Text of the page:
The web-only e-retailer of home furnishings has been on a fast growth trajectory, with web sales reaching $1 billion in 2013. Wayfair has raised ...
Start with a mobile site, then build an app, IRCE speakers say
Executives from Wine.com and Groupon explain their mobile priorities.
Topics: Cam Fortin, David Katz, e-commerce technology, Groupon, HTML5, IRCE 2013, m-commerce, mobile app, mobile commerce, mobile site, push notifications, responsive web design, site design, Wine.Com
Should a retailer build a mobile site or a mobile app? The short answer is “it depends,” say David Katz, vice president and general manager of mobile at daily deals operator Groupon Inc., and Cam Fortin, vice president of web-only wine seller Wine.com.
The two of them shared their views at the Internet Retailer Conference & Exhibition in Chicago 2013 on Friday in a session titled, “M-sites vs. apps: When does a site work and when is an app the better approach?”
Katz said that where a retailer’s shoppers come from should determine the type of mobile development to pursue. If more customers visit a retailer after finding its web site in a search or after clicking on links in display ads or e-mails, a mobile web site is probably the better bet, he said. Mobile sites cater well to the occasional visitor, who is unlikely to download an app, and to those who arrive via e-mails because a retailer can easily create unique landing pages for those messages’ links.
With more than 50% of Wine.com’s customers making one-time, impulse purchases, Fortin said that developing primarily for the mobile web is his business’ best use of time and money. Although Wine.com has an iPad app that allows customers to browse wines and learn about the wineries from which they come, the mobile site is less expensive and easier to maintain with his in-house developers than the iPad app, he said.
Conversely, retailers who use push notifications on mobile devices—reminder messages from an app that pop up on the device’s home screen—to bring in most of their shoppers could benefit more from a mobile app, Katz said. For example, Groupon makes high use of push notifications to remind shoppers when a new daily deal posts, he said. Groupon has apps specific to 42 countries and available for iPhones, Android phones, Windows phones and BlackBerry devices, and in both tablet and smartphone versions, he said.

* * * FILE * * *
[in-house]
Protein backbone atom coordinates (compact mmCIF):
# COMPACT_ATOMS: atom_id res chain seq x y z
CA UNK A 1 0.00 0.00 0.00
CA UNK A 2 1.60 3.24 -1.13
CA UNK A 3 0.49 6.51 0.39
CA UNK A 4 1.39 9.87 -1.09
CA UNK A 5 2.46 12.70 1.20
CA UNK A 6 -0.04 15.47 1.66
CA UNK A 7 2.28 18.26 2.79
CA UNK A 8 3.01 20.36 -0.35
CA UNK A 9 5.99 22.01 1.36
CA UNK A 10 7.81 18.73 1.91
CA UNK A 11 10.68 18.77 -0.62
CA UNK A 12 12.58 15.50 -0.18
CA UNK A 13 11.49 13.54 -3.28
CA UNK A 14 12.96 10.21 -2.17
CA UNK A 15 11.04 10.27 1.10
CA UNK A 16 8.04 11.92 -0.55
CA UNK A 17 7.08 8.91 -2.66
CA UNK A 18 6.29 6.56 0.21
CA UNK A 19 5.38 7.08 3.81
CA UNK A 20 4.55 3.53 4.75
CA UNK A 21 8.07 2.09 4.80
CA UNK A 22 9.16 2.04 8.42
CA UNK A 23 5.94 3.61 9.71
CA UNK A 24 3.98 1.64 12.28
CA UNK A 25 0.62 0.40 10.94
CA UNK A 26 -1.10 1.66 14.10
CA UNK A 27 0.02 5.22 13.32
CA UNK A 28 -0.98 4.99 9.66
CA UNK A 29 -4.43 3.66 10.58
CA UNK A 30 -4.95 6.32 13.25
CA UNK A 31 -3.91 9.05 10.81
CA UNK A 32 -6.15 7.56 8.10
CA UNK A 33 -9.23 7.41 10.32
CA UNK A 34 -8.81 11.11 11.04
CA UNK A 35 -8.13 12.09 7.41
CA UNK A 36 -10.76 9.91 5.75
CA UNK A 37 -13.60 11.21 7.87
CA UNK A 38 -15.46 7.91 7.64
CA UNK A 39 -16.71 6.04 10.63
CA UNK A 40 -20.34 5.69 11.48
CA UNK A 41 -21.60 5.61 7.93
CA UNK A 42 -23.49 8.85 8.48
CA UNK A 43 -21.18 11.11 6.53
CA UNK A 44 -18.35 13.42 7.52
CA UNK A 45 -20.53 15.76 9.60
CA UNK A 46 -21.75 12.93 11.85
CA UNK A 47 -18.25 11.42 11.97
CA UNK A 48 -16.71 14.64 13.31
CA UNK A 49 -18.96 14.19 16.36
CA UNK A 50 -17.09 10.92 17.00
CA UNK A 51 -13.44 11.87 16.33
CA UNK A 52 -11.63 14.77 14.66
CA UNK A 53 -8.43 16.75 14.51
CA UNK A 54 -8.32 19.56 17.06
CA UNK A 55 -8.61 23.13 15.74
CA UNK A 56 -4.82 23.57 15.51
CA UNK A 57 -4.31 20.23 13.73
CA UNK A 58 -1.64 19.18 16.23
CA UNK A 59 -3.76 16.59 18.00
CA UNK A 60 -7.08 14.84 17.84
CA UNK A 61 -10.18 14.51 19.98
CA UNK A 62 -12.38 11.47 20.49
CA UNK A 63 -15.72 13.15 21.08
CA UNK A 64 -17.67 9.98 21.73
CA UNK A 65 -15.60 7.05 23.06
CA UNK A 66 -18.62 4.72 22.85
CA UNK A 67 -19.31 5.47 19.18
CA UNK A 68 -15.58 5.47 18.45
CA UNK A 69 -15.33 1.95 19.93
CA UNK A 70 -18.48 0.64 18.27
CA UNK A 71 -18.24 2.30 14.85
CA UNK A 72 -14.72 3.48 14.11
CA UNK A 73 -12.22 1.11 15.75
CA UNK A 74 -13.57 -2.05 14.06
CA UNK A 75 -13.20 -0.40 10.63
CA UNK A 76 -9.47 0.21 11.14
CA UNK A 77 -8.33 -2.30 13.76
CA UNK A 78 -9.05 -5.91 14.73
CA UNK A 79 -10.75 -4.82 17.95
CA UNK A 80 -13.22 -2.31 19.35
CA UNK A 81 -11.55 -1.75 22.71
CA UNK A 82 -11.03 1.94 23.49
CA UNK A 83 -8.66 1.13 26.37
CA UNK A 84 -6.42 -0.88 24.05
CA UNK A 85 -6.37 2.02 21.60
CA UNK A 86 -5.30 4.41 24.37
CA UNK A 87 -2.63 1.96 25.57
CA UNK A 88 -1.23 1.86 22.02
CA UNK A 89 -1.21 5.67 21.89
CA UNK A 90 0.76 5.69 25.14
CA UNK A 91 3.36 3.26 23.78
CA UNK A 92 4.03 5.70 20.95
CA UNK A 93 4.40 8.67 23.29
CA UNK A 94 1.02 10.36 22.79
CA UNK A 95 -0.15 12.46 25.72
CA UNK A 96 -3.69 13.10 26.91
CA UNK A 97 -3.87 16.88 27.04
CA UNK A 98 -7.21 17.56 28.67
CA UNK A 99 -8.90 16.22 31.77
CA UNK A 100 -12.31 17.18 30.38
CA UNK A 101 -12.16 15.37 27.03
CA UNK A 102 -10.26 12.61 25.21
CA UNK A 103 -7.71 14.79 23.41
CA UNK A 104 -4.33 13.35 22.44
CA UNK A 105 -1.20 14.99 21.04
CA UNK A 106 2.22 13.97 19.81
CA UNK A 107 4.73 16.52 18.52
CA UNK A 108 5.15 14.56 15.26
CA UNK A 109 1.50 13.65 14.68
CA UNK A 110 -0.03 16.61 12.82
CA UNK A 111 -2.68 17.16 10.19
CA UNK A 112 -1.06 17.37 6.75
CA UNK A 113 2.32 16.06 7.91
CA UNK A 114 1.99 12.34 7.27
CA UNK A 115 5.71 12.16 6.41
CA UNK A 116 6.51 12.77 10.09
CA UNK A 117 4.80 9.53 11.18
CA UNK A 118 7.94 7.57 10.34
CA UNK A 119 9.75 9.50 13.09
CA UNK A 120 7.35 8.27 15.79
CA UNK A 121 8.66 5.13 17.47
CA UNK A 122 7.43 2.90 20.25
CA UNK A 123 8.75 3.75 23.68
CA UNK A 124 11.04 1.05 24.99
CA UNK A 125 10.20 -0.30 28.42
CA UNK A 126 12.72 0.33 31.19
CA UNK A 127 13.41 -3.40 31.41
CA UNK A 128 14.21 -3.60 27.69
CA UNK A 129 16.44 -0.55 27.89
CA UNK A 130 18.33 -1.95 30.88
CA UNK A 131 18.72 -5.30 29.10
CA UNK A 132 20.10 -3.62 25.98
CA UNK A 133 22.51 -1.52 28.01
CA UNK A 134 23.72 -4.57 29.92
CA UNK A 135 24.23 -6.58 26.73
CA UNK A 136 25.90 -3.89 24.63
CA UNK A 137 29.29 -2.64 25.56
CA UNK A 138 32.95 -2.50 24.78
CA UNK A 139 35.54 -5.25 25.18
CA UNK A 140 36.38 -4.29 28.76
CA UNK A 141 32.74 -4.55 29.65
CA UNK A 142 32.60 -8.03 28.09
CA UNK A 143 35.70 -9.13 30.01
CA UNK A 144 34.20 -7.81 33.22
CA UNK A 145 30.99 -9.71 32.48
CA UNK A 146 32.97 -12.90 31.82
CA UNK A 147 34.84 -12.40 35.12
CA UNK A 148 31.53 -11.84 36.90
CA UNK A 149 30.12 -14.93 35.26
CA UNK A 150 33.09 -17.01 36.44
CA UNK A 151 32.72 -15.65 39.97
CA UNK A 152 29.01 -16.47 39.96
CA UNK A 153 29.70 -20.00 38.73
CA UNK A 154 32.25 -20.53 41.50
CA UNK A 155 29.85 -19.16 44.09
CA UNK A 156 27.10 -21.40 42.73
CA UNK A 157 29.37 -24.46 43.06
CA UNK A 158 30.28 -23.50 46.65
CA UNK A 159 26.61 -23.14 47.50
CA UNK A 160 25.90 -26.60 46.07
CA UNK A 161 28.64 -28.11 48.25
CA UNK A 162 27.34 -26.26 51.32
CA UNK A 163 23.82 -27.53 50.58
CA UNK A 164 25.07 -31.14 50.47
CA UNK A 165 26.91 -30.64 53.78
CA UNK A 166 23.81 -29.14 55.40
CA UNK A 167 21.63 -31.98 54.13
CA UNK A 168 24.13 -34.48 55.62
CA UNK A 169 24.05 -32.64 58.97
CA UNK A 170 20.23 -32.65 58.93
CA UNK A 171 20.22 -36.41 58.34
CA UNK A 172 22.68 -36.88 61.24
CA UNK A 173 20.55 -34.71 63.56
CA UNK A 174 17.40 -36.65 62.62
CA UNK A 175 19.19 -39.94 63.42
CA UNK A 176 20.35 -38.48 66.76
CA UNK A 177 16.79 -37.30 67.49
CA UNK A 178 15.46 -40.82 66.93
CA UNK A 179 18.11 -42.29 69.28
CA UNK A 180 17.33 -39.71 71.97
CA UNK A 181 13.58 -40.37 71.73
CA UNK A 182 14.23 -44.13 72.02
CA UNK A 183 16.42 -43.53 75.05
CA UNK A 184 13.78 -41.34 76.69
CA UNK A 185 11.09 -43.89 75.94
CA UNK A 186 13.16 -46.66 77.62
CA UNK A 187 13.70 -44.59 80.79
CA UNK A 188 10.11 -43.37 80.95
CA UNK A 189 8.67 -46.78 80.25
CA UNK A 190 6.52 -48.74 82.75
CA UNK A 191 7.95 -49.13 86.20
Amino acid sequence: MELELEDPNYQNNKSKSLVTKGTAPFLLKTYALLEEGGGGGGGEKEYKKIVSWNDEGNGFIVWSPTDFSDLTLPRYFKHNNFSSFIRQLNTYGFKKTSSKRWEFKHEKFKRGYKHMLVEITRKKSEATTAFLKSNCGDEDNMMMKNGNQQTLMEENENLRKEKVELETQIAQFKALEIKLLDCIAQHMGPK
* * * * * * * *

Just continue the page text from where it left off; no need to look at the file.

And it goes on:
Apps also often load and operate faster than mobile web sites and they allow richer functionality–such as maps, scrolling content and unique features, Katz said. For example, Groupon’s apps make it easy to redeem coupons in a store with a single click on her mobile phone. Additionally, he said, if customers like apps enough, they store them on the home screens of their mobile devices and therefore see them frequently.
Over time, apps’ ability to out-perform mobile sites will diminish, Katz said, as new methods of developing mobile web sites allow developers to build “app-like” functionality for the mobile web, along with comparable performance and loading times. Those methods include responsive web design and HTML5 coding, which allow a mobile web site to detect the screen size of the device a consumer is using to browse the web. Then the site automatically adjusts the display to load and arrange content on each web page to best fit the device—for example, perhaps on a computer the page loads product images in an array but on a smartphone it lists them in a vertical, scrolling format. “Responsive web design is the future of web design, and we’re all going to go there,” Katz said.
While Fortin agreed that mobile apps can give retailers an effective way to reach and engage customers, he said that retailers should focus on building mobile web sites. That’s partly because they give consumers the ability to maintain their online shopping carts across different devices. More than 30% of Wine.com’s annual revenue stems from customers making purchases from a different device than the one where they started shopping. Without a mobile web site, customers would not be able to continue a shopping session from a smartphone while they’re on the go, he said.
Keeping apps up to date is also a challenge, Fortin said—Wine.com must ask its vendors to make updates, which generally takes weeks of back-and-forth approvals between the retailer and the vendor. As a result, Wine.com updates its app only every six months or so, he said. In contrast, it updates the mobile web site every two weeks. Any in-house developer who can build for the web can also build for the mobile web, he said. And because mobile site updates are so much simpler and faster, the retailer also tests new features on it before adding them to the app, he said.